Ways You Can Show Networking Strength on a Resume and Cover LetterA resume and a cover letter will always be your best weapon to make a strong impression when applying for an actual job. However, it is also essential to use networking skills to your advantage to form important business connections, gain rapport with potential employers and find out if there are any jobs available in your area of expertise.
In a tight, competitive job market, networking is often touted as one of the most important practices for eager job seekers. After all, networking displays a knack for communication, branding and presentation. However, networking is not just a skill that will help you find jobs; it is a skill that many employers look for in potential hires. For this reason, it is important to not only network as you job search, but to make sure these abilities are pronounced throughout your resume and cover letter.
Using Word Choice to Imply Networking Ability
Typically, listing “networking” as a core competency is not always the most flattering way to impress a potential employer. However, using different words to convey your ability to form business relationships can be used instead. For instance, if you list “business relationship strategy” under your skills, you can still imply that you are—in fact—a keen networker.
Highlighting Networking Strengths in Job Responsibilities and Work History
Networking is just as important when you are hired as when you are unemployed. As such, employers will want to see that you have the potential to use networking to advance profits and perform at the highest level. You can do this by explaining specific strengths in your job responsibilities throughout your job history on a resume.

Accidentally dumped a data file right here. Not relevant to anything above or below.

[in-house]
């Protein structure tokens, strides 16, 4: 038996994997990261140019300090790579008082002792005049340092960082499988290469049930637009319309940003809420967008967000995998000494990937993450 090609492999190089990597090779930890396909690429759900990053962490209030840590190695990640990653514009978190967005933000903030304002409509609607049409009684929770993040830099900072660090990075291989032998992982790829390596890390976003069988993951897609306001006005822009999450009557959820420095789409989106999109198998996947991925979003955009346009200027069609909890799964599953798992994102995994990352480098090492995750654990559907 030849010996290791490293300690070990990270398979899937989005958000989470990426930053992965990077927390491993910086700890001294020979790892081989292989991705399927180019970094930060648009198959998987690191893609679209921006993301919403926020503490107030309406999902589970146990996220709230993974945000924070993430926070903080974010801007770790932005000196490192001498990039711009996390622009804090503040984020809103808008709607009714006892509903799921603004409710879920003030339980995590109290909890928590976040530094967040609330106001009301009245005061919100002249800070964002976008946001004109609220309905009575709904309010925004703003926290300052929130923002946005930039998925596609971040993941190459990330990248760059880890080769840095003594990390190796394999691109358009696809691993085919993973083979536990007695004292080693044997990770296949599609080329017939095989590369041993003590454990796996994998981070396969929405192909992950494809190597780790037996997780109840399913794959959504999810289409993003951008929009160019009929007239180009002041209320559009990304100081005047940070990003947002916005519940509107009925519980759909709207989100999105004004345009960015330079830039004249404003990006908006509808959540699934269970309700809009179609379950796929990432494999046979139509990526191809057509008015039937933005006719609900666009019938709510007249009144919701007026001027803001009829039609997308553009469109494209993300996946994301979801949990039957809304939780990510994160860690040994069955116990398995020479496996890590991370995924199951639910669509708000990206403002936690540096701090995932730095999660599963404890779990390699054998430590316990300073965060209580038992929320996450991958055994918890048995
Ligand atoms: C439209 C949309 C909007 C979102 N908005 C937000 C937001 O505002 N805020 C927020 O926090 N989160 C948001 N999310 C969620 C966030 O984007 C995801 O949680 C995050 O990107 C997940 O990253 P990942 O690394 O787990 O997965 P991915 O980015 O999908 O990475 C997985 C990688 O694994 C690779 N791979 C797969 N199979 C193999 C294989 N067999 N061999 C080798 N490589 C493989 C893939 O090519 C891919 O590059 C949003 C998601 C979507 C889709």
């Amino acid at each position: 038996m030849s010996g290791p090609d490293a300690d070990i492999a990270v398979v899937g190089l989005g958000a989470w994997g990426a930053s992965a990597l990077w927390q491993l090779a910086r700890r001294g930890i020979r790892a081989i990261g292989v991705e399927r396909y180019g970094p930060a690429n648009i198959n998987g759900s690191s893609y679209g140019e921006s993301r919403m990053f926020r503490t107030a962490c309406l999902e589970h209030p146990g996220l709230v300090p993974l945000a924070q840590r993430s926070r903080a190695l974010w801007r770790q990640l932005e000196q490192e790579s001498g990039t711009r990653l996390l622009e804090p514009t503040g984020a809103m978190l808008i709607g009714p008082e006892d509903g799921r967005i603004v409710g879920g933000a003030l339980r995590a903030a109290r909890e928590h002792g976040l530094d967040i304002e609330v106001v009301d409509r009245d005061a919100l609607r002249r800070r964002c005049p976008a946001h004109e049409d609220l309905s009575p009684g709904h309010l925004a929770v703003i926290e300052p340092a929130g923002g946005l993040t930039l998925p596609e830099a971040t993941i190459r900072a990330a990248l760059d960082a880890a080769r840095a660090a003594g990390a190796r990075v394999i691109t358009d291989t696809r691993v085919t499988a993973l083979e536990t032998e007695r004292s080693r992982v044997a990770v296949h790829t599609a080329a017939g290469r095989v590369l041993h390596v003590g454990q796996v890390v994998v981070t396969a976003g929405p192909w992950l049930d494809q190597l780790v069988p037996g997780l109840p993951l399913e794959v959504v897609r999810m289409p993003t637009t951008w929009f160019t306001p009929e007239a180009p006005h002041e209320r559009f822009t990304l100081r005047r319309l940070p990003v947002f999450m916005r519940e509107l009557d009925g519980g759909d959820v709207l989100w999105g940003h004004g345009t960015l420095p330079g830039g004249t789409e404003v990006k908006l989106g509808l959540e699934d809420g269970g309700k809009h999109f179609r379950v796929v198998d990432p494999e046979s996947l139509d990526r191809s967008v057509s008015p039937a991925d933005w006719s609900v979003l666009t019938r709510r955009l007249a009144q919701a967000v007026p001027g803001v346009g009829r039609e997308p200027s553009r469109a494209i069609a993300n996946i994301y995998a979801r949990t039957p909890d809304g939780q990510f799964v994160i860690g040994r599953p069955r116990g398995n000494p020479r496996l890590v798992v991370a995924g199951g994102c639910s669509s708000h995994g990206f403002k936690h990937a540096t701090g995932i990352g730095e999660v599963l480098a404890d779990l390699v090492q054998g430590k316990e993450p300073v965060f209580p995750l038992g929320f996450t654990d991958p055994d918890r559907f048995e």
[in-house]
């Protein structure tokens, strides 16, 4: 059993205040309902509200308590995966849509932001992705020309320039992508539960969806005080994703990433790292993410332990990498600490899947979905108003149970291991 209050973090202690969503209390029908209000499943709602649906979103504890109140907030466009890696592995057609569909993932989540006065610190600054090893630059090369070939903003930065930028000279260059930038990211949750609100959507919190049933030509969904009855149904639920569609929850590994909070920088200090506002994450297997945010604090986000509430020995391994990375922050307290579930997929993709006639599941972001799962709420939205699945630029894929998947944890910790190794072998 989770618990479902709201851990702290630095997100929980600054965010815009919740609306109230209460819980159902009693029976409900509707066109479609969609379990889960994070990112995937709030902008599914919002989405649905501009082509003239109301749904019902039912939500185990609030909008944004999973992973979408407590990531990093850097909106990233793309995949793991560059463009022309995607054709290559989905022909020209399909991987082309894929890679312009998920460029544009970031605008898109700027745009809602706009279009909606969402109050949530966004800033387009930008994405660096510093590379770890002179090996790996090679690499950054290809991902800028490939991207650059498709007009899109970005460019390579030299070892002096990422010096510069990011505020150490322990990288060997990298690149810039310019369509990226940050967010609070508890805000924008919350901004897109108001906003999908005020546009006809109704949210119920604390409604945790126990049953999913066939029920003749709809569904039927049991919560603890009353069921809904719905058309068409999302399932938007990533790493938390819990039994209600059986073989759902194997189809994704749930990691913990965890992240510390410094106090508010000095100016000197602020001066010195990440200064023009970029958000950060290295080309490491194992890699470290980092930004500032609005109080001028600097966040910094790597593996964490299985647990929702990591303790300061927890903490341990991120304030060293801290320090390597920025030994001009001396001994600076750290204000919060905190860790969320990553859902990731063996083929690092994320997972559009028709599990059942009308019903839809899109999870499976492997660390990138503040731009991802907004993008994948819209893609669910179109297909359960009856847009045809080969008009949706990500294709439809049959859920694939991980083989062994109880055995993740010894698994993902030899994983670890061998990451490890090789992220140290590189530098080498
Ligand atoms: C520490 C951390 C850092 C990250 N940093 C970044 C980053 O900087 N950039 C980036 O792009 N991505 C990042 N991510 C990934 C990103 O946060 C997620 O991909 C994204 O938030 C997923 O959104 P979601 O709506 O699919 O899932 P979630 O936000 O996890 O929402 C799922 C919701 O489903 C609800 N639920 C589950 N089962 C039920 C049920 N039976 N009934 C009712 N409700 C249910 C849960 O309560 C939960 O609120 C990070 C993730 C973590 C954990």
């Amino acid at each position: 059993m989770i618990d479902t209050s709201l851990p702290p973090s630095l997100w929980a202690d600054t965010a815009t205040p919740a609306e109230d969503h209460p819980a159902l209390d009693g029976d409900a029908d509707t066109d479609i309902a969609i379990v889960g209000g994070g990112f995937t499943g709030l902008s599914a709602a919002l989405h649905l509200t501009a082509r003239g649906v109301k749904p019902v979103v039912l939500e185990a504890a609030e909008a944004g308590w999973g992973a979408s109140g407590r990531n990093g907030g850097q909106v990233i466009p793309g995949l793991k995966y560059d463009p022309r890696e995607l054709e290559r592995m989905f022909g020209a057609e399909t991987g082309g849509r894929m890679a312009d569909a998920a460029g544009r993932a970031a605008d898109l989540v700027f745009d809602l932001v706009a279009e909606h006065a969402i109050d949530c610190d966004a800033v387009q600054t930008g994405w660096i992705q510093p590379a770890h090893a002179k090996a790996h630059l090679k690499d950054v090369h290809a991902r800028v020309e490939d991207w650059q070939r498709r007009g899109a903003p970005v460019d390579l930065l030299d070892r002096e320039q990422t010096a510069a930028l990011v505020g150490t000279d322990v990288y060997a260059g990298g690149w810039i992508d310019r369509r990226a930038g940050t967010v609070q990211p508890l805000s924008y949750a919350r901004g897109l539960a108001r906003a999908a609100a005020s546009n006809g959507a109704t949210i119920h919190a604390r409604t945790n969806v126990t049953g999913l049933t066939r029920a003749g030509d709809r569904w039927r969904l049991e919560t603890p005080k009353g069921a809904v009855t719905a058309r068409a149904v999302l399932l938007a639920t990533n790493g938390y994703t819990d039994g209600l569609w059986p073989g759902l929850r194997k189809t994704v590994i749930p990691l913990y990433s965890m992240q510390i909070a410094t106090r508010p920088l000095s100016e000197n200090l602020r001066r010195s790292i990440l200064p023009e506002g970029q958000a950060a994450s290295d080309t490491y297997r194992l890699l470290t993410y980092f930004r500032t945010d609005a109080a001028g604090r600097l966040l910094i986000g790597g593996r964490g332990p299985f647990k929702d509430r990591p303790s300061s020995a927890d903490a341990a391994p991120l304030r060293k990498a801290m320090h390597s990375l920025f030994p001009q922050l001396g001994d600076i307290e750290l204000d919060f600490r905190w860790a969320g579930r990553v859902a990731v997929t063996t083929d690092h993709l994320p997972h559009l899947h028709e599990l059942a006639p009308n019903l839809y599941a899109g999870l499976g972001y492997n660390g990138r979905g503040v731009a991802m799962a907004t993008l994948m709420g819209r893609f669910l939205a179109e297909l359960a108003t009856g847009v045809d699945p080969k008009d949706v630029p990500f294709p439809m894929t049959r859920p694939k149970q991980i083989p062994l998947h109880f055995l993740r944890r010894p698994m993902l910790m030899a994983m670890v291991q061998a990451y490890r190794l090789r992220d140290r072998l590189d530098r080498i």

For example, if you managed—and retained—a number of business partners, clients and other important relationships, you should certainly specify that number. If possible, you may want to disclose top companies you have worked with, sold to or partnered with; the more recognizable the brand, the more potent your networking looks. In addition, a potential employer may find that if you have existing contacts with other top companies, you would make a valuable asset in a new role.
Never Discount Volunteer Activity on a Resume
In the past, we have described many ways volunteering can impress a potential employer—especially if you do not have a hefty work history to put on a resume. Among the benefits of community service is the ability to show that you have a passion for getting out there and talking to people. Volunteering requires reaching out to strangers—such as when raising awareness for a campaign—and quickly working toward a goal with teams you may not be familiar with. These strengths—while not directly connected to your profession—show your strengths for person-to-person communication, as well as the ability to network with confidence.
Discussing Networking in a Cover Letter
Your ability to form important business relationships and maintain them may not always fit into a resume—especially if they take explaining. Fortunately, the cover letter is an exceptional place to highlight your networking prowess. For instance, if you have been mentored—or mentored—you can briefly discuss how this relationship has helped you grow as a professional. Mentorships show that you have enough confidence to reach out to other professionals to not only gain another contact, but to also gain skills and information from these connections.
Also, these relationships are also good to keep in mind when it comes time to provide references to potential employers if they are considering you for employment.
Getting Networking Skills on Paper
If you are excellent at networking, you already know that your interpersonal skills are top-notch. However, this may not always mean that you are great at discussing this type of communication skill on paper.
This article was syndicated from Business 2 Community: Ways You Can Show Networking Strength on a Resume and Cover Letter
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